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Endured through most of the First Age, until it was wasted and abandoned in the Dagor Bragollach, probably in I 455
The land east of Gelion, from Mount Rerir in the north to the River Ascar in the south
Settled by Caranthir after the Return of the Noldor
The halls of Caranthir were beside Lake Helevorn, in the far north of the land
do'rr kara'ntheerr ('th' is pronounced as in 'thin'; the final 'r' sound of each word should be pronounced - 'rr' is used here to emphasise this)
'Land of Caranthir' (Caranthir being the fourth of the seven Sons of Fëanor)
Other names


About this entry:

  • Updated 8 January 2023
  • This entry is complete

Dor Caranthir

The wide lands of Caranthir the Dark

Map of Dor Caranthir
Slightly conjectural2
Slightly conjectural2

A later name given to the wide lands eastward of the river Gelion and northward of the river Ascar during the First Age. This region at the feet of the Blue Mountains had originally been known to the Sindar simply as Talath Rhúnen, the East Vale, but when the Noldor returned to Middle-earth, they gave it new names, including Thargelion, the 'land beyond Gelion'. When Fëanor's fourth son Caranthir chose this land as his dwelling-place, it acquired another new name: Dor Caranthir, the Land of Caranthir.

The Coming of Caranthir

Caranthir's people settled primarily in the northern parts of the land. In that part of Thargelion, a spur of the Blue Mountains extended westward, forming the height of Mount Rerir before the land descended into Maglor's Gap. Caranthir had his fortified halls on the western flanks of Mount Rerir, overlooking Lake Helevorn. That cold lake formed in the angle between the Blue Mountains and their western spur, and Caranthir's people settled around its shores and in the surrounding lands.

These new settlers climbed the Blue Mountains to the east, and there they encountered the Dwarves. In former times, the Dwarves had trafficked with Thingol and the Sindar, but the re-emergence of Morgoth had driven them away from Beleriand. The Noldor of Caranthir and the Dwarves of the Blue Mountains were mutually suspicious, but recognised their common interests, and both grew wealthy from the trading alliance that developed between them.

The southern parts of Dor Caranthir remained unpopulated for some centuries, until the coming of Men into Beleriand. One house of these newcomers, the people known as the Haladin, came out of the Blue Mountains and passed down the river Ascar that formed Dor Caranthir's southern border. They camped northward of the river, in its angle with Gelion (that is, in the southwestern parts of the land). These people were later attacked by marauding Orcs who had crept down the eastern side of the mountains and followed the westward way through the passes. These Orcs devastated the Haladin, forcing them back into a desperate defence against the rivers. At last, after seven days of siege, Caranthir rode southward with his people and relieved the besieged Men. Impressed with their bravery, the Elf-lord offered to take them into his service and under his protection, but their leader Haleth demurred. Instead she led her people far away from the shadows of the eastern mountains, eventually to settle in the distant Forest of Brethil.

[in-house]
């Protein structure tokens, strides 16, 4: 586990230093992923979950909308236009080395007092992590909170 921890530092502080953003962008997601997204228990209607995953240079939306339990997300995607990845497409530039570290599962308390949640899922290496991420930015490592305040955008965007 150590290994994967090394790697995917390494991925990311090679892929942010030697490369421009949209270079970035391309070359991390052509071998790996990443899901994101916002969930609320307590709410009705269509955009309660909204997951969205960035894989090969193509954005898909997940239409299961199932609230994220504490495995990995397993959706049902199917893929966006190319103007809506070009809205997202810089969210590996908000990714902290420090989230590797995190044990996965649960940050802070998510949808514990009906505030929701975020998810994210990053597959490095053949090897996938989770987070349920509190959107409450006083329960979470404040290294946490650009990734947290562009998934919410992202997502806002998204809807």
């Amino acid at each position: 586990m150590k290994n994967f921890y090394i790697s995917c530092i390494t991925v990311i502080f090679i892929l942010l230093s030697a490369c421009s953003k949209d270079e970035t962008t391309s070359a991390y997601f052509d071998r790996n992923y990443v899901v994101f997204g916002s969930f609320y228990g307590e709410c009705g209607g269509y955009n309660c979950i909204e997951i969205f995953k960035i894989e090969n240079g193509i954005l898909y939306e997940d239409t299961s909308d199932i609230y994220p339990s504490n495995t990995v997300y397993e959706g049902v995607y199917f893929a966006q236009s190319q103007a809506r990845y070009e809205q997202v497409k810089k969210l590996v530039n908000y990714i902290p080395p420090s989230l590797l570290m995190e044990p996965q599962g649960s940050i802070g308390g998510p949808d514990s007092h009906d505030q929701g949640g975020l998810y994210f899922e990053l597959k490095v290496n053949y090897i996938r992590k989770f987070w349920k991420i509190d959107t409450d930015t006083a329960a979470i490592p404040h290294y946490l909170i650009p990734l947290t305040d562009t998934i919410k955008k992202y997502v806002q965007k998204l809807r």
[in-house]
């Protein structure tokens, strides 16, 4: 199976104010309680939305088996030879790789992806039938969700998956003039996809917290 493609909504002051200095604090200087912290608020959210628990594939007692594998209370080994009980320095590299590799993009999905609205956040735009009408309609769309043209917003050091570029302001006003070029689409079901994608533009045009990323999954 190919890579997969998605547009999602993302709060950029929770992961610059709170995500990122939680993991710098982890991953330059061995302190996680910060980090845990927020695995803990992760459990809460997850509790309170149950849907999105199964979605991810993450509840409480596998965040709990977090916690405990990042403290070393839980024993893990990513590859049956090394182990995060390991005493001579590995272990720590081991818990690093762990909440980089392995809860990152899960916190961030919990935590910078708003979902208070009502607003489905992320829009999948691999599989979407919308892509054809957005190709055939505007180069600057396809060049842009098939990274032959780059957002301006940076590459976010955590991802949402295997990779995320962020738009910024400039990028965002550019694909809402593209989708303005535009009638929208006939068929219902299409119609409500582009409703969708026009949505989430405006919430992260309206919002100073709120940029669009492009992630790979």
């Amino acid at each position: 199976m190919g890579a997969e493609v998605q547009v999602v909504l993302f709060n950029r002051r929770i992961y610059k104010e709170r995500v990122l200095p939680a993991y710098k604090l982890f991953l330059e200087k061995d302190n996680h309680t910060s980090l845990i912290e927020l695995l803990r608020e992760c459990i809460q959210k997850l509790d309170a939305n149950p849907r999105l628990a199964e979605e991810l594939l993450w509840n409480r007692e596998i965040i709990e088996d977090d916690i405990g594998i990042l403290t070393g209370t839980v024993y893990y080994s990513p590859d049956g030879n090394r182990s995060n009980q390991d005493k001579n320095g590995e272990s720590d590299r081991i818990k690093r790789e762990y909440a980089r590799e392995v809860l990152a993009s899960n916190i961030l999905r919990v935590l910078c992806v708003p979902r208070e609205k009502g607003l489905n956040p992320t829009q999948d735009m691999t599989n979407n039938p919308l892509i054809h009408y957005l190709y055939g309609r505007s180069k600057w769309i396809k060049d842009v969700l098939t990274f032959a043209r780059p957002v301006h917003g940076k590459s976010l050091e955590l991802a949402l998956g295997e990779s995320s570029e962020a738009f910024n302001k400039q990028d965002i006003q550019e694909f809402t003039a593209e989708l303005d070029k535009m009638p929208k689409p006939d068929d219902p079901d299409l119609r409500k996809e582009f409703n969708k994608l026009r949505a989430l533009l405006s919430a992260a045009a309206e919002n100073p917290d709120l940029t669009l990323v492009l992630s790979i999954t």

The End of Dor Caranthir

The fall of Dor Caranthir came in the Dagor Bragollach, when Orcs swarmed across the borderlands defended by the Sons of Fëanor. Joined by the Dragon Glaurung, the Orcs assailed and captured Caranthir's fortress on Mount Rerir, and the clear waters of Lake Helevorn were defiled by the invaders.

Caranthir himself survived the loss of his land, fleeing into the south with the survivors of his people. For a time, he joined his brothers Amrod and Amras on the broad hill of Amon Ereb. Together they fortified the hill and held it for some fifty years, until the time when they joined the other Sons of Fëanor in a raid on the kingdom of Doriath. The brothers sought to reclaim the Silmaril that was held there, but in that they failed, and Caranthir was slain in the fighting.

After the invasion of the Orcs and the flight of Caranthir, Dor Caranthir makes no further appearance in history. Less than a hundred years after Caranthir had fled from his land, the Valar sent their forces against Morgoth, and much of Beleriand was drowned in the ensuing War of Wrath. The lands east of Gelion were not spared this cataclysm entirely, but much of the old land of Dor Caranthir survived, now lying on the new western coasts of Middle-earth. As the Second Age began, it was occupied by Elves once again, and became Forlindon, the northern part of the land of Lindon.



For a time, there was also a colony of Men living in the southern parts of Dor Caranthir. These Haladin were led away into the west by Haleth, to settle eventually in the Forest of Brethil.


The geography of Dor Caranthir is generally well mapped, with the exception of the halls of Caranthir, whose location is only approximately known from textual references, and what references we have are hard to reconcile. According to Quenta Silmarillion 14, Of Beleriand and its Realms, '...beside [Helevorn] Caranthir had his abode...'. However, in QS 18, Of the Ruin of Beleriand and the Fall of Fingolfin, we're told of the fall of these halls '...the Orcs took the fortress upon the west slopes of Mount Rerir...'. Given the geography of this region, it is difficult to see how Caranthir's fortress could have been both beside the lake and on the western slopes of the mountain. The map above presents a compromise, placing the halls on the southwestern slope of the mountain, thus also allowing them to fall close to the shores of the lake.


About this entry:

  • Updated 8 January 2023
  • This entry is complete

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